Retired Brig. Gen. Robert E. Galer, 91, a Marine Corps ace who received the Medal of Honor for aerial combat in the South Pacific during World War II and made a narrow air escape during a Korean War mission, died June 27 at the University of Texas Southwestern Medical Center at Dallas. He had had a stroke.
Gen. Galer joined the Marine Corps after college graduation in 1935 and trained as an aviator, hoping to emulate his idol, Charles Lindbergh. His start was inauspicious, crashing in one of his first airborne attempts.
By the time the United States entered World War II, he was far more seasoned -- although on several occasions he was shot down by enemy fire and landed in the water. He once swam to a nearby island, where locals returned him by canoe to the nearest Marine outpost. He arrived at his home base in time to see preparations being made for his memorial service.
On Guadalcanal, while commanding an undermanned but dogged Marine fighter squadron, he received the Medal of Honor, the military's highest award for valor.
He and his men were based on a small Japanese airstrip rechristened Henderson Field, where the fliers were dubbed the Cactus Air Force. By mid-1942, then-Maj. Galer was sending up his handful of planes to engage, on any given mission, an average of 40 Japanese bombers and fighters.
His only advantage was being radioed in advance by a coast watcher of Japanese takeoffs. This also saved gas, as his pilots did not have to roam the skies wondering when the Japanese would sweep over them.
That September, while piloting a Grumman F4F Wildcat, he managed to shoot down 11 enemy bomber and fighter planes against astonishing odds. "Though suffering the extreme physical strain attendant upon protracted fighter operations at an altitude above 25,000 feet, the squadron under his zealous and inspiring leadership shot down a total of 27 Japanese planes," his Medal of Honor citation read.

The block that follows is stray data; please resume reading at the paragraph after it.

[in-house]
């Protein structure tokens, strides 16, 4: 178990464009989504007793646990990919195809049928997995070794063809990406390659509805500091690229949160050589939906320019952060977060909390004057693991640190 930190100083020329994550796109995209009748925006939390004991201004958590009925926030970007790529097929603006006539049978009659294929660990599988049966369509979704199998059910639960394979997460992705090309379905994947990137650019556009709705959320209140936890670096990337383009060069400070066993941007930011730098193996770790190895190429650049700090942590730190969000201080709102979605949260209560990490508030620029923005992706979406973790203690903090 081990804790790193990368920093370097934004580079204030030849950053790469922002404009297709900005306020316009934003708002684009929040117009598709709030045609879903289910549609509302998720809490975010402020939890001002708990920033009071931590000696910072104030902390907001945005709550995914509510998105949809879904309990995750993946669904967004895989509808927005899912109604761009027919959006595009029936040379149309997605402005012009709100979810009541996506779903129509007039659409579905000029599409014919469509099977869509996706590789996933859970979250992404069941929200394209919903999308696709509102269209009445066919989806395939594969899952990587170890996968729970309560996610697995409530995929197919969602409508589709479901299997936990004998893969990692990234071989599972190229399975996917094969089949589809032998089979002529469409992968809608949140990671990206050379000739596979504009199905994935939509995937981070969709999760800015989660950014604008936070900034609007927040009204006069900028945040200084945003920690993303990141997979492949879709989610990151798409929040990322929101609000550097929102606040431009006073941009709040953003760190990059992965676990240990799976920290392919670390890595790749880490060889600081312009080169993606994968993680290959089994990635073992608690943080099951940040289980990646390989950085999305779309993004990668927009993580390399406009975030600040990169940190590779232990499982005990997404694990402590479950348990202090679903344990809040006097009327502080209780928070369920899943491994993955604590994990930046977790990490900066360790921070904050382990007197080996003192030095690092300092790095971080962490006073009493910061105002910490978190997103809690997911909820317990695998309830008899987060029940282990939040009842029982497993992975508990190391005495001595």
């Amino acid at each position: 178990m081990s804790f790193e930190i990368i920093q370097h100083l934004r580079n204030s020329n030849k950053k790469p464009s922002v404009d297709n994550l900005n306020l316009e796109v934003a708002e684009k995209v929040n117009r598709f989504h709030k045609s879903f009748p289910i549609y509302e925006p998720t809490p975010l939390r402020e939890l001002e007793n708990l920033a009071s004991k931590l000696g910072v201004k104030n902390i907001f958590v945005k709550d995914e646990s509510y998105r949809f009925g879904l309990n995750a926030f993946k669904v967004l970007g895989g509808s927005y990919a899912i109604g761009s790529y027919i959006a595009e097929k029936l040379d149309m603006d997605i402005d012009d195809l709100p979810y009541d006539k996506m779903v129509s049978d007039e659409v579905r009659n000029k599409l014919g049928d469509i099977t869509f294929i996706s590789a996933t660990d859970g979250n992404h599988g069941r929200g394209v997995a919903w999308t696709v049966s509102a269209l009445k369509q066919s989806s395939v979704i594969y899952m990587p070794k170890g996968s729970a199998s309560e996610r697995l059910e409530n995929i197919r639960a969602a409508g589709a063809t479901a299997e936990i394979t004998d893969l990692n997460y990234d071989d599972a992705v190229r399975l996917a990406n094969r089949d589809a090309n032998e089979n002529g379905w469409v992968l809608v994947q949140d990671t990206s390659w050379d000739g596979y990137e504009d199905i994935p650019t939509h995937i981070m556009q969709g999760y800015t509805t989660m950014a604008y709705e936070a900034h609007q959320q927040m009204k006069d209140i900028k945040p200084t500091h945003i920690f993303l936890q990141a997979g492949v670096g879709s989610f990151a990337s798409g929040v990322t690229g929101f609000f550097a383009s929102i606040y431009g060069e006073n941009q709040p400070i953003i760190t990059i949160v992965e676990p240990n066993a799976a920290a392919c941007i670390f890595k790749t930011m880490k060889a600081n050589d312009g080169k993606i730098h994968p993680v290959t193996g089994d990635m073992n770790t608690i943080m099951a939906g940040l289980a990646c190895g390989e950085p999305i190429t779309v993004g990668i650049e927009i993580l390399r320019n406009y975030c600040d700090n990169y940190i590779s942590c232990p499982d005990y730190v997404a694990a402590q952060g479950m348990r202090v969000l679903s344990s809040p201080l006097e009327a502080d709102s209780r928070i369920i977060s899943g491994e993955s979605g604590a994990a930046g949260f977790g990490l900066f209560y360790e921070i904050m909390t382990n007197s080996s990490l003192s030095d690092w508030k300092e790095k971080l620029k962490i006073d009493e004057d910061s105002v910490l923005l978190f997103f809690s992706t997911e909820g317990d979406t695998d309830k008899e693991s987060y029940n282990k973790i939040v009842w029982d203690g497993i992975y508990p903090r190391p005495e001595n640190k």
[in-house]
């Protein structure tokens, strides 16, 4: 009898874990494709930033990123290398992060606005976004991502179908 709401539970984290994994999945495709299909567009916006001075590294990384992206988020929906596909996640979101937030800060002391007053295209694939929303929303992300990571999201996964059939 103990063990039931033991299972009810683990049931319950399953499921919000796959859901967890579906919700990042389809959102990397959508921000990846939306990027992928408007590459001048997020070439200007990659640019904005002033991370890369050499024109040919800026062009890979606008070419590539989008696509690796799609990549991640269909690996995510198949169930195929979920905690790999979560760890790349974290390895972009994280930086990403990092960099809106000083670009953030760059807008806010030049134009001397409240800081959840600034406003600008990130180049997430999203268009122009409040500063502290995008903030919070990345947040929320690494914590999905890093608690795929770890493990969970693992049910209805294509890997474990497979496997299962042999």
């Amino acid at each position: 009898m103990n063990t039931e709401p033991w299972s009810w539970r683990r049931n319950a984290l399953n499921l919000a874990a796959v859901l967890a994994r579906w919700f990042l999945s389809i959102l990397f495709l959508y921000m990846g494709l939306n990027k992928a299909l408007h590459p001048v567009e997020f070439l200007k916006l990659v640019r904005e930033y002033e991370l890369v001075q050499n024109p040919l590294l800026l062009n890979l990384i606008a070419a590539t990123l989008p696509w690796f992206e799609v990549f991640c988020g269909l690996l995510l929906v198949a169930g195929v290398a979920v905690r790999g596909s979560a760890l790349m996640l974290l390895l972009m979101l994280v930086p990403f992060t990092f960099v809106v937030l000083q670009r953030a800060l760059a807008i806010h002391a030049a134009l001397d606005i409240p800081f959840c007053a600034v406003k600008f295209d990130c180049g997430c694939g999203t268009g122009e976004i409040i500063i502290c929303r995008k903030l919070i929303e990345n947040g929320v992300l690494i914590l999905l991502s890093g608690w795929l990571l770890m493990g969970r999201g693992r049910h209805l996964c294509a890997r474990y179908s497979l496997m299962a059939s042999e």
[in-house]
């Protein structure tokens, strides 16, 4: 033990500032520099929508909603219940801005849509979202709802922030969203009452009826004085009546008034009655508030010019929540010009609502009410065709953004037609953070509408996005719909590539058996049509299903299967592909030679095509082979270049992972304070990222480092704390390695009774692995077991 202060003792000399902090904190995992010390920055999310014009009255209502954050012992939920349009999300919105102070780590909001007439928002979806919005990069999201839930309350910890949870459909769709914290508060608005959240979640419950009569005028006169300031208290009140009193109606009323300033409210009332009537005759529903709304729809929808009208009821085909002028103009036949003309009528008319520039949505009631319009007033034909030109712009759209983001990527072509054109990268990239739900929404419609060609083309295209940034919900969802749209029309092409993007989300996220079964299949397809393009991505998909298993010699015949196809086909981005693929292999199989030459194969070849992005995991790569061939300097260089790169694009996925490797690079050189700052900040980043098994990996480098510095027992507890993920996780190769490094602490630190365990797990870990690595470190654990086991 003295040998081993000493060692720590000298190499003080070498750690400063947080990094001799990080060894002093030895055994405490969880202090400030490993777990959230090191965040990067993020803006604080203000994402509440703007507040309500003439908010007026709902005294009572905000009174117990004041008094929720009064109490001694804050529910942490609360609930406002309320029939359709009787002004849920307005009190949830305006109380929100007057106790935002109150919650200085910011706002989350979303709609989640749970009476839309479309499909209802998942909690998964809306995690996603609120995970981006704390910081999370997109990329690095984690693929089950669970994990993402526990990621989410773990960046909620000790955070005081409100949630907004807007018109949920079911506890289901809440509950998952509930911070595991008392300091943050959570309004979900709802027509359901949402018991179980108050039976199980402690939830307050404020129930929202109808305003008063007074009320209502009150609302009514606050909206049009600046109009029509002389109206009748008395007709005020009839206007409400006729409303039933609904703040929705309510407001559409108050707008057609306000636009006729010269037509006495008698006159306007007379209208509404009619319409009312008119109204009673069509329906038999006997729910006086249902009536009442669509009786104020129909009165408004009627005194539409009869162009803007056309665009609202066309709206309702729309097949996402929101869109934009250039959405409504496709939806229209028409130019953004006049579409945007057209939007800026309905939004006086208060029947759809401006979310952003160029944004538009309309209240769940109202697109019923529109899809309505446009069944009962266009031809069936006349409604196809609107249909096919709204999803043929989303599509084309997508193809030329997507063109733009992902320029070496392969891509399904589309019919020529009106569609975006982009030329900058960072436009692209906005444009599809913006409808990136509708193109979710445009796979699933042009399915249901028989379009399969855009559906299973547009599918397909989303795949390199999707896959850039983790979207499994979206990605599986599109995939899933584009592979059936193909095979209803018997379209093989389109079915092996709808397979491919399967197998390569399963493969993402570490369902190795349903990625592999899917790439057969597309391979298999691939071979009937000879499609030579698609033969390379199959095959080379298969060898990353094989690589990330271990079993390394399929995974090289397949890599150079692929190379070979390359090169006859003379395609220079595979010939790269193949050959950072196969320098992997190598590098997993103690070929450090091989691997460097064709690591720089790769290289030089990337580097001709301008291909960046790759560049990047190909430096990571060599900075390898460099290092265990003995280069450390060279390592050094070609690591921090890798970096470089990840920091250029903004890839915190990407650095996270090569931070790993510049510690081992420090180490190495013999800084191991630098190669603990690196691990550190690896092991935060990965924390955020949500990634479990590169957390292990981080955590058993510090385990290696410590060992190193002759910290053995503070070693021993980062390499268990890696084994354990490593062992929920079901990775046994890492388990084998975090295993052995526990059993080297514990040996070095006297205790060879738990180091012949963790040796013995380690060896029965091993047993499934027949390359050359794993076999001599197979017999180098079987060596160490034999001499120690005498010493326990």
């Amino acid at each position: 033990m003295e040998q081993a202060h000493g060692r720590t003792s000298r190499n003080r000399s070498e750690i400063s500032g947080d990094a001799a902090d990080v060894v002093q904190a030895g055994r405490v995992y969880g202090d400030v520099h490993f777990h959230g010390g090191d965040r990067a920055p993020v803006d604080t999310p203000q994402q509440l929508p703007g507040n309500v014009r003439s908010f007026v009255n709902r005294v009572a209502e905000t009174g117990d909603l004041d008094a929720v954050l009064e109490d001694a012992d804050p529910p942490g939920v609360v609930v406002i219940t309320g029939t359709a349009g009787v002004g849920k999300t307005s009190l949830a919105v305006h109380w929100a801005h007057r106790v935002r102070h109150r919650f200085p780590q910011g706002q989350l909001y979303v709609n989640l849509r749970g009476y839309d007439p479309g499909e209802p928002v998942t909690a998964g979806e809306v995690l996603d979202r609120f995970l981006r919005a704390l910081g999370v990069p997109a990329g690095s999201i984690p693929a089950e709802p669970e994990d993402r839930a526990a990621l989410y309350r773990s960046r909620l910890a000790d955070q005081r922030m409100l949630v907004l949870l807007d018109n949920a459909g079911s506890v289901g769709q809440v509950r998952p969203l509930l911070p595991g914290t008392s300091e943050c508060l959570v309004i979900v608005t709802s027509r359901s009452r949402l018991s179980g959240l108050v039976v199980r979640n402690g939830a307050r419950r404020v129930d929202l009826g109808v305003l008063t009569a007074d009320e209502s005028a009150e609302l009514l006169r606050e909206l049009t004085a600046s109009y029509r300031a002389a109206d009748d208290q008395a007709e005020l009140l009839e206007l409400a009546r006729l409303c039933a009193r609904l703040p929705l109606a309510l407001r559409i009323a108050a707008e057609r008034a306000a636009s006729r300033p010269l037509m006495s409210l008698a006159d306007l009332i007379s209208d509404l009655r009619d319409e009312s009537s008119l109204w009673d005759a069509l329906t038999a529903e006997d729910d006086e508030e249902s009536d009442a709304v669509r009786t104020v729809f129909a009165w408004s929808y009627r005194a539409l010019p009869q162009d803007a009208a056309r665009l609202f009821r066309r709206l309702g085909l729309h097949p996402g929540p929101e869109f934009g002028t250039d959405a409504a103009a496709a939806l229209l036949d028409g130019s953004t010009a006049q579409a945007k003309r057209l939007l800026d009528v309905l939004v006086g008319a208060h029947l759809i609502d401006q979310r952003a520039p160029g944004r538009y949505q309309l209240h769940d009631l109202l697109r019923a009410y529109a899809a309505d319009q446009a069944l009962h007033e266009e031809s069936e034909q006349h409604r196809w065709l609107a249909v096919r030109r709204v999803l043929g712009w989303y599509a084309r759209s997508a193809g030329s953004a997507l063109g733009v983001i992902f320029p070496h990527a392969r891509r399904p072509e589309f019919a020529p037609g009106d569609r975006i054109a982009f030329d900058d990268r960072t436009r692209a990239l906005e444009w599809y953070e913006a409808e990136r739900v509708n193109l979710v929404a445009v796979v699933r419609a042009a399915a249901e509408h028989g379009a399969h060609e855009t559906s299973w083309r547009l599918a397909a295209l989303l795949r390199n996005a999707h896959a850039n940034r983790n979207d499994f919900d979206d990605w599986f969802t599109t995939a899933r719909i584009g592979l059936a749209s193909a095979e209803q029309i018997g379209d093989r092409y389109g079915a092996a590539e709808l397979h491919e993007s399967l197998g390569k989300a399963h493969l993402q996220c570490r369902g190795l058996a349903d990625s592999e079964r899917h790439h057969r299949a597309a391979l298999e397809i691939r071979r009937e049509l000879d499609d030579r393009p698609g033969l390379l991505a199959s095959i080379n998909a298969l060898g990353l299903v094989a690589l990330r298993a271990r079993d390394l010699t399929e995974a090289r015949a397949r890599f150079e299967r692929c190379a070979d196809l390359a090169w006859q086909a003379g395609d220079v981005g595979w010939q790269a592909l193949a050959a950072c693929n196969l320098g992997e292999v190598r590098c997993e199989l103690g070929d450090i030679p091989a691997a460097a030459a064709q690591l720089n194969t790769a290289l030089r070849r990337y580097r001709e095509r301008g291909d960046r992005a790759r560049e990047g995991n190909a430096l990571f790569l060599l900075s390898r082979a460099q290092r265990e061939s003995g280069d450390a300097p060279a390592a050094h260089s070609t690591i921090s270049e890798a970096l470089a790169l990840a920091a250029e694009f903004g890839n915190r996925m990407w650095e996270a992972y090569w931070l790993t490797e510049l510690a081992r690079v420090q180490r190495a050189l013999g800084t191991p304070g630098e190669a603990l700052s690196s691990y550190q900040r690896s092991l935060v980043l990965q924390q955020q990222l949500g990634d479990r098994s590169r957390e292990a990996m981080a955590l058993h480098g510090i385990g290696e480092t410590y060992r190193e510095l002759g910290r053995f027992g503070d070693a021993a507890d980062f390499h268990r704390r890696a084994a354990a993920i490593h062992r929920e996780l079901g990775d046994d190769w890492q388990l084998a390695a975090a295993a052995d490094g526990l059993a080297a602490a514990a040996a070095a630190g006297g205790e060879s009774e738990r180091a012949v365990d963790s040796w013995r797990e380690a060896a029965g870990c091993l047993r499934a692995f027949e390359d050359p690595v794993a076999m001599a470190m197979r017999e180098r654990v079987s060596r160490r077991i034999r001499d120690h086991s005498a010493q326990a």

President Franklin D. Roosevelt presented him with the award March 24, 1943.
Superiors resisted sending Medal of Honor recipients back into combat, but Gen. Galer persisted and eventually returned to the skies during the Korean War.
As commanding officer of Marine Aircraft Group 12, he managed to strike effectively at the enemy's industrial center in Pyongyang in July 1952 and was awarded a Distinguished Flying Cross.
The next month, however, his plane was hit 100 miles into enemy territory.
"I did a dumb thing," he told a Dallas reporter a few years ago. "We were bombing, and when we finished, I went back to take a picture. And this anti-aircraft gun, he nailed me."
As he tried to eject at a high altitude, his foot became trapped in the shoulder harness. He struggled free only at the last minute and smacked part of the plane's tail as he parachuted out 150 feet from the ground, breaking his ribs.
He hid until a Navy helicopter located him and whisked him to safety while communist snipers fired, hitting the rescue craft three times and causing it to spin. The helicopter made it back through fog with 10 gallons of fuel left, he told the Dallas Morning News.
He later told another interviewer: "Before WW II started, I lost an airplane while carrier qualifying off San Diego. At Guadalcanal, I got shot down three times. In Korea, I was a group leader and got shot down about 100 miles behind enemy lines, and the Navy came in and got me. My smart-aleck son, who is an Air Force pilot, says, 'That's five airplanes you lost. You're an enemy ace.' "
Robert Edward Galer was born Oct. 23, 1913, in Seattle, where his father was a fire chief. He was a commercial engineering graduate of the University of Washington, where he was an all-American basketball star. Later, he received a master's degree in engineering administration from George Washington University.
His final active-duty military assignment, in 1957, was as assistant director of the Navy Bureau of Aeronautics' guided-missiles division.
He settled in Dallas, became an executive with Ling-Temco-Vought -- the conglomerate known as LTV -- and worked in real estate for Bright & Co., owned by Harvey R. "Bum" Bright, who once owned the Dallas Cowboys.
His marriage to Dorothy Beyer Galer ended in divorce.
Survivors include his wife of 23 years, Sharon Alexander Galer of Dallas; two sons from his first marriage, retired Air Force Col. Robert T. "Tip" Galer of Park City, Utah, and Vincent H. Galer of Dallas; two stepchildren, Charles Keller and Christine Brooks, both of Dallas; a brother; and six grandchildren.